Last year, 41.3 million albums were sold on this medium
US$1.2 billion was spent by music lovers on vinyl records last year, with 41.3 million albums sold. That’s a full 20% more than sales for the previous year, 2021. And that’s not the peak. Interest in turntables returned about a dozen years ago, has been steadily increasing, and is expected to continue to grow at an ever-increasing pace.
An interesting fact is that on a global scale, vinyl records have overtaken CDs in terms of popularity and demand, which is the first time since 1988. And almost all musicians release their albums except on discs and necessarily on records.
The American Emil Berliner patented the gramophone way back in 1887. The original idea was not his, but that of Charles Cro and Thomas Edison, who created a phonograph, of which, however, they never managed to show a working model. Berliner further developed their idea, turning it into the prototype of the modern gramophone, whose sound was then reproduced by a large resonator funnel. Such models can still be found today in thrift stores, antique shops and the Internet, where prices can reach several thousand euros. The first gramophone records were released a little later – in 1890, and although Emil Berliner was an American, he did not start producing them in his homeland, but in Germany.
In our country, we remember gramophones and records from the time of the soca, which became popular after tape recorders. In almost every home, music was listened to on a gramophone, and all our popular artists released their albums on vinyl. Western stars such as Modern Talking, Sissy Ketch, Samantha Fox and Sandra were officially selling records. And with albums of the “decadent” rock greats, people could only get their hands on contraband.
The advent of discs, however, threw records and gramophones into basements, closets or directly into the trash. Only the most ardent music lovers saved their huge vinyl collections from the dust. Such a collector is Bogdan Tomov, who does not even know the number of plates he owns. From the old classics – pop, rock and jazz, there is almost no album that he does not own. “I am glad that in the last 5-6 years it has become fashionable to listen to records on a gramophone again. One can always find at a different time the right vinyl, the right music. It’s much nicer when it sounds from a gramophone, the sound and influence are different”, he says. There are also limited editions in the collection, one of them is number 135 out of a total of 2,000 issued with performances by “Yuraya Heap”. “Pink Floyd” has an anniversary edition. And he buys them wherever he travels – London, Paris, Thessaloniki, etc., visiting antique shops. But collectors know that interesting finds can also be found in Bulgaria, thanks to people who decided to clean up the hereditary apartments or houses, getting rid of the old plates.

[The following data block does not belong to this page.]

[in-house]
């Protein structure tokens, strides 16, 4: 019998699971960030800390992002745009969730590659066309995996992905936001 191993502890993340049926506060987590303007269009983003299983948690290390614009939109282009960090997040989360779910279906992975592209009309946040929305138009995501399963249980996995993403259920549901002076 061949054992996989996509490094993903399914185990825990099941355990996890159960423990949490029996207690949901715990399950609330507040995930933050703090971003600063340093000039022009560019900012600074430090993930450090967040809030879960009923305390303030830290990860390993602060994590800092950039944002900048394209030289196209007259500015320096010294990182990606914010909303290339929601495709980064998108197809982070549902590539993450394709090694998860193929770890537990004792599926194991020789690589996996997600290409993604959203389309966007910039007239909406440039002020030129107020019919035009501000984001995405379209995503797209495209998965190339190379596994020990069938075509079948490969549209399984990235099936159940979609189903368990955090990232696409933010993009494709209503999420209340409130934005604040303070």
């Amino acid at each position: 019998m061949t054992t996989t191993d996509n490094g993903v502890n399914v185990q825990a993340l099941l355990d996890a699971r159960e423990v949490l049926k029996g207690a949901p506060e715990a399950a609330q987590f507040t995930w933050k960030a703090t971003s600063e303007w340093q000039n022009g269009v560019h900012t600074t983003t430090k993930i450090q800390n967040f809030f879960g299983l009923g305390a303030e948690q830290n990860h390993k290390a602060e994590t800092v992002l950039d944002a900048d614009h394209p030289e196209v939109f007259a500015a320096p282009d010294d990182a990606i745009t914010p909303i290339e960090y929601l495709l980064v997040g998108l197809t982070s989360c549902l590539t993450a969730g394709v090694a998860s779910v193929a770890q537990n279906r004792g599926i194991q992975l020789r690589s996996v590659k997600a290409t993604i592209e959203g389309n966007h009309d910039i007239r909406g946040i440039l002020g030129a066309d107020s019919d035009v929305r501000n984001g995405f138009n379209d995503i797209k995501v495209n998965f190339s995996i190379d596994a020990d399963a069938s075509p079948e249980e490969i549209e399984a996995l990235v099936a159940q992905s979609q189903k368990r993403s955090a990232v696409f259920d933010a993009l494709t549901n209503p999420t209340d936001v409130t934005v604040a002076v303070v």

There are various assumptions about the return of vinyl and the turntable. One of them is the nostalgia of the older generations for their youth. But it turns out that this is not entirely true, because the record selling albums are not of groups of the past, but of artists who are currently at the peak of their fame. And according to data from the record industry, the most active buyers of vinyl are from the very young generation, born between 1997 and 2012.
Vladi Ampov-Grafa is one of the Bulgarian artists who, like their Western colleagues, release their albums both on disc and on record. He’s also noticed a dramatic increase in interest in vinyl. His 2019 Bystander album vinyls are completely sold out. “Moments” is also almost sold out. And the most recent – “Century Forest”, which instead of a black plate he put it in green, marks the greatest interest.
The price of records does not determine their popularity, because it is much cheaper for a person to subscribe to a platform and have access to millions of songs than to pay around 25 euros for just one album. But the pleasure of holding vinyl in your hands and listening to it on a turntable is incomparable to anything else, say music lovers. Something like the comparison between an e-book and a real book. The pleasure of reading while turning the pages is a feeling that cannot be replaced by any modern gadget.
Experts explain that records are analog recordings, which are of much better quality than digital audio files because they capture the entire sound wave. And the crackling sounds that are heard when a gramophone is played create a different and romantic feeling.
There is another assumption about the great interest in records, which is that buying and listening to records became a status symbol. Playing music on your phone only takes two or three clicks. While playing the turntable takes time and some effort. Completing a record collection costs a lot of money, and creating a separate corner for this musical pleasure adds style to the living room.